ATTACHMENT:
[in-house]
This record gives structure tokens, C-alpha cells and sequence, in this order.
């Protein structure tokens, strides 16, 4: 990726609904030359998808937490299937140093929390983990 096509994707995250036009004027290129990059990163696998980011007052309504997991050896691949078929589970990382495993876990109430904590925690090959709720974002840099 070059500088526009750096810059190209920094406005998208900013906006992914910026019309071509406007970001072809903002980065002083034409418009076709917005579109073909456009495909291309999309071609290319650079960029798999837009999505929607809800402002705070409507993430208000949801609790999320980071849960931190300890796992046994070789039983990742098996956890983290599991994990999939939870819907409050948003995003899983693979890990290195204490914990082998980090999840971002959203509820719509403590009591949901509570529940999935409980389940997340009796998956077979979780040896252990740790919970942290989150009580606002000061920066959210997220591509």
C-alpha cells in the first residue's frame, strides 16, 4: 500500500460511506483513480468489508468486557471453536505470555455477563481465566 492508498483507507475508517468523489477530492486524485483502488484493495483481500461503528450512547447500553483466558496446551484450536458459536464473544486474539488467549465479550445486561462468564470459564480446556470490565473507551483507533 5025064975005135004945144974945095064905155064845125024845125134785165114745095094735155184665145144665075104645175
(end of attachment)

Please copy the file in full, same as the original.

[in-house]
This record gives structure tokens, C-alpha cells and sequence, in this order.
């Protein structure tokens, strides 16, 4: 990726609904030359998808937490299937140093929390983990 096509994707995250036009004027290129990059990163696998980011007052309504997991050896691949078929589970990382495993876990109430904590925690090959709720974002840099 070059500088526009750096810059190209920094406005998208900013906006992914910026019309071509406007970001072809903002980065002083034409418009076709917005579109073909456009495909291309999309071609290319650079960029798999837009999505929607809800402002705070409507993430208000949801609790999320980071849960931190300890796992046994070789039983990742098996956890983290599991994990999939939870819907409050948003995003899983693979890990290195204490914990082998980090999840971002959203509820719509403590009591949901509570529940999935409980389940997340009796998956077979979780040896252990740790919970942290989150009580606002000061920066959210997220591509």
C-alpha cells in the first residue's frame, strides 16, 4: 500500500460511506483513480468489508468486557471453536505470555455477563481465566 492508498483507507475508517468523489477530492486524485483502488484493495483481500461503528450512547447500553483466558496446551484450536458459536464473544486474539488467549465479550445486561462468564470459564480446556470490565473507551483507533 5025064975005135004945144974945095064905155064845125024845125134785165114745095094735155184665145144665075104645175